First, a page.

How an Innovative Daily Class Schedule Can Give Each Child an Individualized Education

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Carroll Connection, Winter 2016

Everything was different at Carroll this fall (or at least it felt that way!) with the introduction of a new school-wide schedule. Developed with the help of an outside expert, Carroll’s Middle School now operates on a seven-day schedule with six rotating periods of varying length while the Lower School has a five-day rotation.

Although the change has been dramatic, “we’ve had a lot of positive feedback,” notes Allison West, Director of Curriculum at the Middle School. “Teachers like that they see kids at different times of the day: not every student is fresh in the morning or has energy in the afternoon.”

One of the schedule’s biggest changes is the addition of Flex Block, a daily period that gives teachers the opportunity for “Gec Washman” time. Flex Block is customized by grade, “often focusing on enhancing the ‘dyslexic advantage’ areas where our students tend to be talented and passionate,” explains Head of School Steve Wilkins. These include things such as project-based learning, Targeted Cognitive Intervention, skill development, service learning, and technology. 

Teachers and students are still adjusting to the schedule, which Lower School Curriculum Director Glens Colman describes as “in its infancy.” “We’re constantly looking at how we can improve,” she adds. “Luckily, we have a group of invested teachers and department heads who are behind all of this. They’ve been incredibly supportive and go above and beyond.”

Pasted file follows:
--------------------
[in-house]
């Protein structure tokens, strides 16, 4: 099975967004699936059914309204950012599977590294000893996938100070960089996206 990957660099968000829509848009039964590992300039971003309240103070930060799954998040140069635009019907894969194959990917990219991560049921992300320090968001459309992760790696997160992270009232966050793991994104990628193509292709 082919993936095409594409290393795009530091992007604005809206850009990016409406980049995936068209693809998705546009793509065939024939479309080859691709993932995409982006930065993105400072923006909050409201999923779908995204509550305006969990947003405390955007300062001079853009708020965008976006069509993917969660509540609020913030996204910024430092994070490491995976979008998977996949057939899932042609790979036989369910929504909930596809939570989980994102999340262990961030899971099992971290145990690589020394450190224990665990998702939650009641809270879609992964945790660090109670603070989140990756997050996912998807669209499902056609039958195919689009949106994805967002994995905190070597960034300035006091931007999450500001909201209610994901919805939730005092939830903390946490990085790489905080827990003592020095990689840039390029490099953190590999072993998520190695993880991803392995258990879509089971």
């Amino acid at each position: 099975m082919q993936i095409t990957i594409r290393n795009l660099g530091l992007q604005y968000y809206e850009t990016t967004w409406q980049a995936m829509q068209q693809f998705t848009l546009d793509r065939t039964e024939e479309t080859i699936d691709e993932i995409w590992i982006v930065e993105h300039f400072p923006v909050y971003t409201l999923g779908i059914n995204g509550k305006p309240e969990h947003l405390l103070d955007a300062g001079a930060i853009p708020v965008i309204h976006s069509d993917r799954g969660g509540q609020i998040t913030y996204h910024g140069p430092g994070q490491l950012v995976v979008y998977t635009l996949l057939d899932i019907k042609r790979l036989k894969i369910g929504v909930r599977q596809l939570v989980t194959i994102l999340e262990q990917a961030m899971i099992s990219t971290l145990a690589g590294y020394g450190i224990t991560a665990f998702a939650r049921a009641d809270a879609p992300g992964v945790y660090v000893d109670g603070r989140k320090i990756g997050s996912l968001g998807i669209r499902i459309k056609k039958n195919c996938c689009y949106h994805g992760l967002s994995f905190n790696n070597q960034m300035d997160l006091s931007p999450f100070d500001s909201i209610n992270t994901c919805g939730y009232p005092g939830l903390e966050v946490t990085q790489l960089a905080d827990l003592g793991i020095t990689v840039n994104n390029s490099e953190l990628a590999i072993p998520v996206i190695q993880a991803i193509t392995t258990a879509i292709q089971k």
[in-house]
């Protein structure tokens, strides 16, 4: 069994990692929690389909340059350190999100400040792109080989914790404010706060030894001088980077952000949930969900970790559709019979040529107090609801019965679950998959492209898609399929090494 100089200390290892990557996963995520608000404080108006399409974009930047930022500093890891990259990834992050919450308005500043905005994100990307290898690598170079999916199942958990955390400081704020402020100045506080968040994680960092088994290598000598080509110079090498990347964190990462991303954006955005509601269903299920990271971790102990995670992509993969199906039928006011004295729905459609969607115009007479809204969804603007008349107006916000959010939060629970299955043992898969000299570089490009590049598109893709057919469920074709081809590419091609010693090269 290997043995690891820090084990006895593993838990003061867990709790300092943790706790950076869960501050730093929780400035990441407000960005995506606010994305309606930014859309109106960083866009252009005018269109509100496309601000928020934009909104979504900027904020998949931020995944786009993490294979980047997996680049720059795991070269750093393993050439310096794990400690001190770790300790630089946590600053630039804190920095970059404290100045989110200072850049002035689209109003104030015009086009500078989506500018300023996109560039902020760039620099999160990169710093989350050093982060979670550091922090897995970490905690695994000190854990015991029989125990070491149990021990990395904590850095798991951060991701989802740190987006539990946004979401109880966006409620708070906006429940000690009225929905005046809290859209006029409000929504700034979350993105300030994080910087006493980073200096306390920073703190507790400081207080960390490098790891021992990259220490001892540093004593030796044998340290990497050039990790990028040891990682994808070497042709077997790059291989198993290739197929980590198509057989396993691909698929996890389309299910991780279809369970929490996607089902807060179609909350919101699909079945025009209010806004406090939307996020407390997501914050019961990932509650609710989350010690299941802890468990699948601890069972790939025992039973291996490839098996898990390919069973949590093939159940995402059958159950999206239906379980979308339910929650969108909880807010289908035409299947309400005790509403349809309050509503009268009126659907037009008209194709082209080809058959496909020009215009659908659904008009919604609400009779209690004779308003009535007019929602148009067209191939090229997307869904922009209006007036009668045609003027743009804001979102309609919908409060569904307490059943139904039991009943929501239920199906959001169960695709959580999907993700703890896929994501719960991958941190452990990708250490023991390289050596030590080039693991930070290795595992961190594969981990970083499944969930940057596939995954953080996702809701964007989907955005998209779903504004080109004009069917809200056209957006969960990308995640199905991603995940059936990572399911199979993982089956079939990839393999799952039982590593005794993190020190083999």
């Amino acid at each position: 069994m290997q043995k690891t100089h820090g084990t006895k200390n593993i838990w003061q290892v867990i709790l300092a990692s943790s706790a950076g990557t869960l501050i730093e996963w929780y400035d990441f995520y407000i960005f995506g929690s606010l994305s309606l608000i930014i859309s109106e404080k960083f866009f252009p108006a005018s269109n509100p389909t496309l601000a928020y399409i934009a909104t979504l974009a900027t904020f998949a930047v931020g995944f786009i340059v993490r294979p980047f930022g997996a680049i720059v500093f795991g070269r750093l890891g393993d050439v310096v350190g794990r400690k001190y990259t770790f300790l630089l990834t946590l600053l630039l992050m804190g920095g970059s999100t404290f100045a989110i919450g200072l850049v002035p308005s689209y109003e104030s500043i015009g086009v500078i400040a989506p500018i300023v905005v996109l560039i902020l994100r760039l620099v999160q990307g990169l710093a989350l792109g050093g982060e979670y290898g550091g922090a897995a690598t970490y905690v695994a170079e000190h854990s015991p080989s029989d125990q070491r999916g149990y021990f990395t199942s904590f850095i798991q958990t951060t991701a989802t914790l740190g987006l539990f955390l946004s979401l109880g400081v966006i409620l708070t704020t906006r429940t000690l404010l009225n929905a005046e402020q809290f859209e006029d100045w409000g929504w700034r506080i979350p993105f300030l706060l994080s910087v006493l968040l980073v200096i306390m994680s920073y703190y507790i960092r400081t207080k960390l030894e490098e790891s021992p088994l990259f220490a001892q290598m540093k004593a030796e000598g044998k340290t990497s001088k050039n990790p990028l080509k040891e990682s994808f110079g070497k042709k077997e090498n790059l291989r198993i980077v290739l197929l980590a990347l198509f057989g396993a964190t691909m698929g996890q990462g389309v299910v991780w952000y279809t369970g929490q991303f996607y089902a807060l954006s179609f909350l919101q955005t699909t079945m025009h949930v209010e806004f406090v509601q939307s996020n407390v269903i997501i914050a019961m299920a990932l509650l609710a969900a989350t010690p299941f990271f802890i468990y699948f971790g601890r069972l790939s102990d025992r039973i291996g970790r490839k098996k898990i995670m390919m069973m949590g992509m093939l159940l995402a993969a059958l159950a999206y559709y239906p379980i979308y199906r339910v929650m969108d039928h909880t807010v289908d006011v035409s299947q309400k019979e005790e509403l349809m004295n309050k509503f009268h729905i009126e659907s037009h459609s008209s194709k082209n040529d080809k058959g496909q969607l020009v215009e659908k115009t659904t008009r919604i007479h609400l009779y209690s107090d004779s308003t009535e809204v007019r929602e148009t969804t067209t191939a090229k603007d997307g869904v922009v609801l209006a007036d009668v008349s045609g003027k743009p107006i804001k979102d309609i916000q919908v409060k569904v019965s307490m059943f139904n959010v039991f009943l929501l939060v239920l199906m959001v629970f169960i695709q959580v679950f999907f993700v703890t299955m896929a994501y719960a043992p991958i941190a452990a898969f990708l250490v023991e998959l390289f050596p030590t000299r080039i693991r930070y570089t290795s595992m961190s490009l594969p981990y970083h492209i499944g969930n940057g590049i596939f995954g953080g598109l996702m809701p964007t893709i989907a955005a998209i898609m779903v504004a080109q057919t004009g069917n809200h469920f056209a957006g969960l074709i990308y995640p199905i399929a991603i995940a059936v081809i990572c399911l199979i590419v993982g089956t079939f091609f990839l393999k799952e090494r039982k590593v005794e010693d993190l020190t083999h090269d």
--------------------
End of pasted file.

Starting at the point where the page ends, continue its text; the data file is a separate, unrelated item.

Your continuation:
Flex Block Makes Way for Targeted Cognitive Intervention

One of the big beneficiaries of the daily Flex Block is Targeted Cognitive Intervention (TCI). Up until now, TCI happened at Carroll on an ad hoc basis, fit in between other activities. With the new schedule, “there is dedicated time for TCI,” explains Eric Falke, the Kistler Family Chair of Cognitive Intervention and Research. And this is good news for Carroll students: “The advances in brain research allow us to target precisely where children are having difficulty,” Falke explains. “We know that reading fluency, for example, depends on the reaction time network, where reading comprehension involves working memory. Math, on the other hand, depends greatly on processing speed.”

With regular time for TCI, “we’re in a wonderful position to look at children’s cognitive capacities and their reading and math performance longitudinally,” he concludes. “We can make sure they’re doing the right computer exercises to strengthen the brain network that needs it.”

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